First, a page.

GLOBAL - The investment strategy of a sovereign wealth fund (SWF) should consist of three basic building blocks, including liability hedging and an endowment-hedging portfolio, according to research by the EDHEC Risk-Institute.

In its most recent paper, ‘Asset-Liability Management Decisions for Sovereign Wealth Funds’, the business school says a fund’s investment strategy should include a state-dependent allocation of three building blocks.

It believes the three buildings blocks are a performance-seeking portfolio (PSP), an endowment-hedging portfolio (EHP) and a liability-hedging portfolio (LHP), with the latter investing heavily in bonds and other assets that closely trace inflation shifts.

EDHEC said that, with sovereign assets set to increase from $3trn (€2.2trn) to $10trn in the next decade, one of the challenges that remained was to optimise their investment strategies.

Report authors Lionel Martellini, scientific director at the EDHEC Institute, and Vincent Milhau, a senior research engineer, argued that because the sovereign wealth fund is “averse to uncertainty over terminal real wealth”, it is “optimal to hedge at least partially against inflation risk” by investing in a portfolio that best replicates the fluctuations of the price index.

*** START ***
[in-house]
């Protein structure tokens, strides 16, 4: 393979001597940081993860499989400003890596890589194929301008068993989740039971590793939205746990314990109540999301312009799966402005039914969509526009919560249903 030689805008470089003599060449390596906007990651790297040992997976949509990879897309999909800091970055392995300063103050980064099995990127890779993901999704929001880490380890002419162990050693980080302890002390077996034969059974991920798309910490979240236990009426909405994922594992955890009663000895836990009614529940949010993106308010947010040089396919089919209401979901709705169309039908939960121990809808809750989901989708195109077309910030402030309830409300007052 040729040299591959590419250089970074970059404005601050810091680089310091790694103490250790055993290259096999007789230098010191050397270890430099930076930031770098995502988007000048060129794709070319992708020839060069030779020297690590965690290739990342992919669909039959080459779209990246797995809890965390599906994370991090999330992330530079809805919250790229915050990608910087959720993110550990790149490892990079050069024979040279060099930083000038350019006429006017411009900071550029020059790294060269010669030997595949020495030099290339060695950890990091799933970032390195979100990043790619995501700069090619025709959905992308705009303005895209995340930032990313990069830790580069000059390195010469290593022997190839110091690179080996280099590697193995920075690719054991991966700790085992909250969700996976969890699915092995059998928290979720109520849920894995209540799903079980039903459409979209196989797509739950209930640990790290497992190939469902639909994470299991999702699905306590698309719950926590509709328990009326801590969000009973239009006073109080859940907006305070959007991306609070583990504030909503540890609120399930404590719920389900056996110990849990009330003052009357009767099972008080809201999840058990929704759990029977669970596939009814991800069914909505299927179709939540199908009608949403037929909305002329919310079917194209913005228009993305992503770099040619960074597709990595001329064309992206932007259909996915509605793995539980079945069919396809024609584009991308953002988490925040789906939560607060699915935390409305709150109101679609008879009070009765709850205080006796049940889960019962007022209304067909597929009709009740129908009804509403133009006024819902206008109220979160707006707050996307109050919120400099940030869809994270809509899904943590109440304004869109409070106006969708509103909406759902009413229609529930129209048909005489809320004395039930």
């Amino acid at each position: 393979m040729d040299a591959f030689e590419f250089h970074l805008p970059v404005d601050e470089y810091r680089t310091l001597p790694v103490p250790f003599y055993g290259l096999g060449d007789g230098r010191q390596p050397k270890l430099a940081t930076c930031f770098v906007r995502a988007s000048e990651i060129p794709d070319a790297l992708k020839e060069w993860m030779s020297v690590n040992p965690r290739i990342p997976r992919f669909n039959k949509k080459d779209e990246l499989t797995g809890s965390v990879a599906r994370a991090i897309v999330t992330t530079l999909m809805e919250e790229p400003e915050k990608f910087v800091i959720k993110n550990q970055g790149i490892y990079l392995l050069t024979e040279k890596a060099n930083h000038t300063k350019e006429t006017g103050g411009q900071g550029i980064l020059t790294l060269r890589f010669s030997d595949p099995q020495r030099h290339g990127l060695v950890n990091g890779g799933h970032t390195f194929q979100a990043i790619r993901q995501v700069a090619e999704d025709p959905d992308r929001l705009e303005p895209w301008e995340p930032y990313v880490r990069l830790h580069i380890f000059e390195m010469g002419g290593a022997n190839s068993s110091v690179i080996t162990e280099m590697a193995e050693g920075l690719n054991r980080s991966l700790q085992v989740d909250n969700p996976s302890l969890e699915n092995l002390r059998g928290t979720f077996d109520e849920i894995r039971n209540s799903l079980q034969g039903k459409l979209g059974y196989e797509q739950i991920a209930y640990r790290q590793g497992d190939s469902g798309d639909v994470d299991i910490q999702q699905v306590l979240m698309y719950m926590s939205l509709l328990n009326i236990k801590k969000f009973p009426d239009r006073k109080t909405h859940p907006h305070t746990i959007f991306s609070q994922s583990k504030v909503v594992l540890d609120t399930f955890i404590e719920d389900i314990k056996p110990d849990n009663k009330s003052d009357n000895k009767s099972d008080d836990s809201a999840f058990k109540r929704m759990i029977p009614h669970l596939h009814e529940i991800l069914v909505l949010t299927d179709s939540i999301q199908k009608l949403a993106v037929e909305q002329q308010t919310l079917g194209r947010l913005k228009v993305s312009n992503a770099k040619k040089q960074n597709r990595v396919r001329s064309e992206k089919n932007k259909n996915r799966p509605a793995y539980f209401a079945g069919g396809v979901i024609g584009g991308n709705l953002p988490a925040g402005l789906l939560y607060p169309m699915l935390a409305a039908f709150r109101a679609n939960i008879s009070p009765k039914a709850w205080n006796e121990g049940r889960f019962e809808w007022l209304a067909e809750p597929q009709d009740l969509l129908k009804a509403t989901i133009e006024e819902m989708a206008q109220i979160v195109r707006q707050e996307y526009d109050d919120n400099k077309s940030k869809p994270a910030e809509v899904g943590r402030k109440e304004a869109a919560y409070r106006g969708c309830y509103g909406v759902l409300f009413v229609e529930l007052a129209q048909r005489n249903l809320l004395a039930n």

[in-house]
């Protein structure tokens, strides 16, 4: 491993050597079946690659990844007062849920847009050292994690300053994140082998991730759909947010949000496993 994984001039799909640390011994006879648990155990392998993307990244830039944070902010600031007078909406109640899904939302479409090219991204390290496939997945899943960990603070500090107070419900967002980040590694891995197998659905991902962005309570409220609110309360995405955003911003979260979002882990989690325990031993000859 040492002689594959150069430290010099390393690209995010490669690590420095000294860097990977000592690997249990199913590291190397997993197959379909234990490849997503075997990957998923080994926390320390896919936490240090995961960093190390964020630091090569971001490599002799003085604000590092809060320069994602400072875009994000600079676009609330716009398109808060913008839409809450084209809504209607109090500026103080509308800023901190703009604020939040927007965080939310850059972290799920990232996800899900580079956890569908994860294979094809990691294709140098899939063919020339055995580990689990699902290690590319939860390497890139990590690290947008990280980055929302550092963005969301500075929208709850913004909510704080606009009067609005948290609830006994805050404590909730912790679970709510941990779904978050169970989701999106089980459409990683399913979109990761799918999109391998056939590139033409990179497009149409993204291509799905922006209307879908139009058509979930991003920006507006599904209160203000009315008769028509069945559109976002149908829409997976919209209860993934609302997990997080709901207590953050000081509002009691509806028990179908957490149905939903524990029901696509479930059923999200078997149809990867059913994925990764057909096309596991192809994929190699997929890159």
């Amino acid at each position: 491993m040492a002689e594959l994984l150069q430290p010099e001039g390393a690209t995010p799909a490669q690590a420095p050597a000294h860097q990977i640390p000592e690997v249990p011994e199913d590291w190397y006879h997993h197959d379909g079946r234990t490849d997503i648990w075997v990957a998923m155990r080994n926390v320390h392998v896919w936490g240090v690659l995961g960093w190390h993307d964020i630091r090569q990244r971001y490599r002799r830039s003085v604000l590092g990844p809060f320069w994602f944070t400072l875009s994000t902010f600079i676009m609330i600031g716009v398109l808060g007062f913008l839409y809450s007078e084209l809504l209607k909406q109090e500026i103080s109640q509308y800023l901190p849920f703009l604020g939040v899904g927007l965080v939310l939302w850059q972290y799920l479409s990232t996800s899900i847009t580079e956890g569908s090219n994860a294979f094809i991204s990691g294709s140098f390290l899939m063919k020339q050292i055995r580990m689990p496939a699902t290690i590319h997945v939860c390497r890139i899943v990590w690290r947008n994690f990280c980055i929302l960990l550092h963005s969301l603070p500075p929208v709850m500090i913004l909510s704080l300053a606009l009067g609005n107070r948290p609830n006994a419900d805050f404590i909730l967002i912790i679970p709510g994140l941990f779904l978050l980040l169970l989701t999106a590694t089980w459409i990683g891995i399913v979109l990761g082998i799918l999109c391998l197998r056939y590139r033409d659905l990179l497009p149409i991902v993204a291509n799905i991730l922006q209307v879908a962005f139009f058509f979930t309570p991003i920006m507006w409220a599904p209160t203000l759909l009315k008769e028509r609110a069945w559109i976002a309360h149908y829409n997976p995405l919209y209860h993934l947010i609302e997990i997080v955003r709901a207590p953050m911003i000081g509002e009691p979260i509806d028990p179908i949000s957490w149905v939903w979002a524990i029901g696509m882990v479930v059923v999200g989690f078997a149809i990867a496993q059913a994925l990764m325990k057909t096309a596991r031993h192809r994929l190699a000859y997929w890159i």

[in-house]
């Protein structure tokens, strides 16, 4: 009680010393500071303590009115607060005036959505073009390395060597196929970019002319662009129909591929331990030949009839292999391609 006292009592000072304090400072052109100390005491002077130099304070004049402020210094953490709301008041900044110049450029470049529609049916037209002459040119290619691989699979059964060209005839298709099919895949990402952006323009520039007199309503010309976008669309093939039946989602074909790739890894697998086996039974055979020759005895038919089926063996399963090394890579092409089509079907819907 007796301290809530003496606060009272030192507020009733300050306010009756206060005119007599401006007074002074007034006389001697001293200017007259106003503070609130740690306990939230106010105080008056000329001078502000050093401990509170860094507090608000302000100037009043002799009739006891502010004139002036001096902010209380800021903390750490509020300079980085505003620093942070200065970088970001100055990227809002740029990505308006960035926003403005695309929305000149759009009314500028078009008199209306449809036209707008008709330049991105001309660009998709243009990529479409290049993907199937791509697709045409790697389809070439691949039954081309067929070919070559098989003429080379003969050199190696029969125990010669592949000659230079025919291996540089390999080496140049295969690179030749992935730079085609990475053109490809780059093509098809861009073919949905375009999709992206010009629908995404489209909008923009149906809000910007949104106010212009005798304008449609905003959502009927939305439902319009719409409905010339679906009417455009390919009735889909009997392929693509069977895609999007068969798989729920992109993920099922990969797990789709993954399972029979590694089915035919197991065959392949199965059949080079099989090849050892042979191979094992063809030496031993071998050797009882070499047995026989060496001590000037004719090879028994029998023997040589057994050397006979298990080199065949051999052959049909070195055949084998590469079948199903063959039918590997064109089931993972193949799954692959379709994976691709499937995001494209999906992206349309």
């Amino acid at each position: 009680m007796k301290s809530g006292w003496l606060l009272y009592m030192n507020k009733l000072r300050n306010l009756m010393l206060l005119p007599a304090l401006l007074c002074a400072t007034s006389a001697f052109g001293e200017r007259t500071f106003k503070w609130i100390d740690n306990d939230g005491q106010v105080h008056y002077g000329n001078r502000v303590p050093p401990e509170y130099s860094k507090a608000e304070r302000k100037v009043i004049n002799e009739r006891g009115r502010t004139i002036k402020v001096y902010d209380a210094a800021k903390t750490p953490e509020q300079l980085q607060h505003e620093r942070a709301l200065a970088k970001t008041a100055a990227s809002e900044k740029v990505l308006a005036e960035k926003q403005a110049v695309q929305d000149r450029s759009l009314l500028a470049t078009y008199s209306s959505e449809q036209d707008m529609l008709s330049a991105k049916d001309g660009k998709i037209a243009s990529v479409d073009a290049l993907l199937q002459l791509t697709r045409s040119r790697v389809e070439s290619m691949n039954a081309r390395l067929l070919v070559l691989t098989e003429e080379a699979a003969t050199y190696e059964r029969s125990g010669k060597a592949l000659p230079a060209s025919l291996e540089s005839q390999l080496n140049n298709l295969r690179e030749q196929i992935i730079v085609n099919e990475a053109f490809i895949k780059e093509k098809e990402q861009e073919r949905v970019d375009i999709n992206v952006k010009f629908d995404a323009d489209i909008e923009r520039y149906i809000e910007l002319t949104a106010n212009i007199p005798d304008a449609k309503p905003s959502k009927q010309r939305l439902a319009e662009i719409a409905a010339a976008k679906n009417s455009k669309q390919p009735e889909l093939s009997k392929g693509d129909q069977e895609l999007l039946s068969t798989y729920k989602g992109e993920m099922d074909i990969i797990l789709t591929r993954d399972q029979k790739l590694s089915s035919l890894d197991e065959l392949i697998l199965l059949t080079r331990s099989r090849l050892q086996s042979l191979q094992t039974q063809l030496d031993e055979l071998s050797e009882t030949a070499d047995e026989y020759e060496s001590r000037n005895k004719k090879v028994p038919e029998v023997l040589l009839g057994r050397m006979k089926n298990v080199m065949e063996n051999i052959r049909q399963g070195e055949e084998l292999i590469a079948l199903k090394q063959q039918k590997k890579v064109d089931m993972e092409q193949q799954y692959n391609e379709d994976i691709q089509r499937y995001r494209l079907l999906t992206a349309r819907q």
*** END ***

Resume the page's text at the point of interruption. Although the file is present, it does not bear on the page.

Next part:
They added: “If an inflation-indexed zero-coupon bond is available, the inflation-hedging portfolio will be fully invested in this bond.”

The authors said the first building block of any portfolio, the PSP, was a simple high-risk/reward component found in any investment strategy, while the EHP and the LHP had to be catered to the individual needs of each fund.

They also urged SWFs to be alpha investors, noting that the long-term holding strategy of equities can be a natural source of alpha exposure.

“SWFs are better placed to benefit from any temporary mispricing opportunity than hedge funds thanks to a longer-term investment horizon, and also better placed than pension funds thanks to higher margin for error and the absence of regulatory constraints,” they said.

However, they warned that such decisions could lead to a investment bias, witnessed by recent overexposure to the financial sector.

They added: “These unintended bets on market, sector and style returns are unfortunate as they can have a very significant - positive or negative - impact on the portfolio return.

“As a result, these biases need to be quantitatively measured and optimised.”